Last summer I finally acquired a 21st century telly, a Panasonic plasma TV. My old Hitachi 27″ was refusing to die but it couldn’t do modern audio and video tricks so I upgraded. That was just the beginning of this adventure which continued with image adjustment and routing of audio over to the hifi. This last trick was not hard but not obvious.
The key to having high quality digital audio in the living room is a gadget called a DAC. This beastie turns a stream of numbers into electrical waveforms of the sort that appeal to audio preamplifiers, power amplifiers, and loudspeakers. I am fortunate to have chosen these wisely 35 years ago so they are quite musical and still going strong. I just needed to turn the digits into electrical signals. The DAC connects to a preamp line input just like a tuner or tape recorder so that was the easy part. There are two good DACs (sound and value) out there, the Cambridge Audio DacMagic and the Peachtree DACit. I chose the DacMagic based on AudioAdvisor and Amazon reviews. It was the one with the buzz at the time.
It was the pieces in the middle that were the hard bits. The telly didn’t have analog audio outputs I couldn’t do that trick. It did have a TOSlink optical output so that was the way to go. The DacMagic has 3 digital inputs, one USB 2.0 audio in and 2 SPDIF/TOSlink audio in. TOSlink was the common interface so I ordered a TOSlink optical cable for $15 and was in business. The results are stunning. The TV sound has depth, detail, and a sense of space not possible with the little built in speakers. The only setting needed was to set the TV digital audio output for stereo disabling the Dolby Digital hokey surround sound that I don’t like. The telly mixes everything down to a clean stereo PCM sample stream.
The DacMagic is clever. It can do CD (44 kHz) or DAT (48 kHZ) and 2-times up-sampled stereo in 16 bit or 24 bit word length as supplied by the digital source. It converts the input stream to 192 kHz 24 bit word pulse code modulation and converts that stream of numbers to analog audio voltage. All of this just happens with no fuss after a little negotiation and a little delay to buffer the sample stream. The DacMagic retimes the word stream for proper reconstruction, does some digital filtering magic, converts to analog, and does some analog filtering magic.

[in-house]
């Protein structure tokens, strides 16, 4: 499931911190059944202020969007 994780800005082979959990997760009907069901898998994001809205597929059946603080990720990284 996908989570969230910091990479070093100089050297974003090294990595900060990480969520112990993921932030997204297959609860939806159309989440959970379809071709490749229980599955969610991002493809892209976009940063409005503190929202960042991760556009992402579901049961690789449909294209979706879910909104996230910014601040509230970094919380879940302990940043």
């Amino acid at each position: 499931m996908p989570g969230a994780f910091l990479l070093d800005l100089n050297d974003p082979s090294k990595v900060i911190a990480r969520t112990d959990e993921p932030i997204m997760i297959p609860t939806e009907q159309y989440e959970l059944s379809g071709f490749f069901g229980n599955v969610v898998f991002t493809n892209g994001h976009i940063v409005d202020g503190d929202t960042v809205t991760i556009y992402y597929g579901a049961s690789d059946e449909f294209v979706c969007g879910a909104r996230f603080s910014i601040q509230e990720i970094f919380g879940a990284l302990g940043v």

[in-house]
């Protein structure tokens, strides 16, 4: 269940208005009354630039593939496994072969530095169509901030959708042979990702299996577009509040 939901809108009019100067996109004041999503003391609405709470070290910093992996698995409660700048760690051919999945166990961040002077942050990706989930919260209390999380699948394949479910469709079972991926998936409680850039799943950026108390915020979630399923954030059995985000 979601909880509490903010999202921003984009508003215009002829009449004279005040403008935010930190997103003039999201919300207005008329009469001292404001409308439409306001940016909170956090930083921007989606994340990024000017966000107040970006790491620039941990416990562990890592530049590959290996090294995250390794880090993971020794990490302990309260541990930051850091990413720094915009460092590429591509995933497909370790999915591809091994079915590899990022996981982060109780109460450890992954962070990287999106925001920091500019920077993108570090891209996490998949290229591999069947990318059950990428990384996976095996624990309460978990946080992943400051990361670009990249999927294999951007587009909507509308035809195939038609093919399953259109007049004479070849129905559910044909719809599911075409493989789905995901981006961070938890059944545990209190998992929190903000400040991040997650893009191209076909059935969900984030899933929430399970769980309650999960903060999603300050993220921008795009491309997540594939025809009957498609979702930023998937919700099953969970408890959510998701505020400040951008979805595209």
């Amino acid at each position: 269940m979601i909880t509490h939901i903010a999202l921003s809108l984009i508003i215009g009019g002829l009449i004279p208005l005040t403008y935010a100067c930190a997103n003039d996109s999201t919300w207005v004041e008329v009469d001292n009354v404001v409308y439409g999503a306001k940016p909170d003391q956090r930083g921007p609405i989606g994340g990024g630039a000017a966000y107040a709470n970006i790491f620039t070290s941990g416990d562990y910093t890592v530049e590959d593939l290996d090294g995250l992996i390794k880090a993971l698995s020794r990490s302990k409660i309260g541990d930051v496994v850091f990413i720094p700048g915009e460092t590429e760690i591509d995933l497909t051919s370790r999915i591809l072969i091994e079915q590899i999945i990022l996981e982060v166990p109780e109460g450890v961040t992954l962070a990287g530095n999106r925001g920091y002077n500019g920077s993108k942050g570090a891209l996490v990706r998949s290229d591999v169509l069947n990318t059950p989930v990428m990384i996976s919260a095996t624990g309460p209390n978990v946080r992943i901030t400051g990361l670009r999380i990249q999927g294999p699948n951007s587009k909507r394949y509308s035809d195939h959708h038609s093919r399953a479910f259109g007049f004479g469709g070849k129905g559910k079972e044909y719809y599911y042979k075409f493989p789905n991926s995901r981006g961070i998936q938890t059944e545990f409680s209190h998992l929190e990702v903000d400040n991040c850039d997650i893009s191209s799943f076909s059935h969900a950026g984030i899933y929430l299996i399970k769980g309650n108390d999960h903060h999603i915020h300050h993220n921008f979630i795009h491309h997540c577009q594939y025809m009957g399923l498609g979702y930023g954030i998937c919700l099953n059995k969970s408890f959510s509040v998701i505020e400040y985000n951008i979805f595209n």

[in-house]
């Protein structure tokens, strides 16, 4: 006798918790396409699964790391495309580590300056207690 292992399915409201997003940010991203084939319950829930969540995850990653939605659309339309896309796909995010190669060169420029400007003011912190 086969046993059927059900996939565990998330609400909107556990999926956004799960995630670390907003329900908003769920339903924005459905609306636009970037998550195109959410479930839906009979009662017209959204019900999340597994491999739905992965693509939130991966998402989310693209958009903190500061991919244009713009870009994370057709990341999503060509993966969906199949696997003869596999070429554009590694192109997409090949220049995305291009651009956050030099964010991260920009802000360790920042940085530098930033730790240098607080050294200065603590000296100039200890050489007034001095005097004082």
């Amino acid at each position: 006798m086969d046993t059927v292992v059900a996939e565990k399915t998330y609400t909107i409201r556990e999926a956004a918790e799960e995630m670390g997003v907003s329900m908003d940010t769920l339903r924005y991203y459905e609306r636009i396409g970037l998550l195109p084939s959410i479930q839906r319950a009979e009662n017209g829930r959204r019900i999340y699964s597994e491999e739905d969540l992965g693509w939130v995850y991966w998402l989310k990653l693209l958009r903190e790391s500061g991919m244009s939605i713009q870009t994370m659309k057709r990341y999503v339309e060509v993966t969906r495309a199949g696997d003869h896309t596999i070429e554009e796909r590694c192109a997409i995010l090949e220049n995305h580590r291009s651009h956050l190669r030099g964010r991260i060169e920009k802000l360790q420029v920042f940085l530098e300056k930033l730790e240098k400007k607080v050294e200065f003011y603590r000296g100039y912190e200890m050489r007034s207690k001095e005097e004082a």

Cambridge Audio has nicely voiced the DacMagic to pander to my preferences for a natural midrange, deep controlled base, and a smooth high end that reproduces what I hear listening to live cymbals. This combination makes a good sound track shine and is mercilessly revealing of shoddy work.
I use a TiVO HD in place of a Cox Motorola cable box. The TiVO connects via HDMI to the telly. TiVO delivers digital video and digital audio to the telly by HDMI cable. The telly passes the digital audio to the DacMagic by TOSlink cable. TOSlink is a fiber optic connection. This means there are no ground loops. A ground loop occurs when two pieces of equipment are at different ground potentials. When a ground loop is present, it always presents as a hum. In bad cases, enough current can flow along the ground conductor to damage connectors and equipment. Using an optical connection absolutely prevents this. Finally, TV audio that is listenable!
The pleasant surprise is that the telly digitizes the analog audio from my Pioneer DVD player without doing violence to it. A well-recorded DVD sound track plays with clarity and a nice sense of space.
Apple TV works nicely to play iTunes rental movies and music and videos from my iTunes library. Apple gave me a nice housewarming present last July, the iTunes Festaval app. This free iPad program played video of the London iTunes Festival which runs during July. About 20 nights and 40 acts. Seasick Steve with Drummer Dan and John Paul Jones (think Led Zeppelin bassist) and friends sitting in stole the show. They showed some young punks that old men could still pick a mess of blues. The video and audio production was first rate and Steve was magic with his Diddley Bo and soulful beater guitars. A Fender Tweed (also a beater) was a big part of his overdrive sound.
The iTunes Festival App runs on iPad. Apple AirPlay gets the bit stream to the Apple TV by WIFI for playback. HDMI to the telly for both audio and video. Telly sends the audio word stream on to DacMagic for reconstruction. Man did it sound good. The audio engineers had guts to put down strong bass and a robust natural high end that showed off Dan’s cymbals. And John Paul Jones can pick with the best of them on bass guitar, guitar, and mandolin.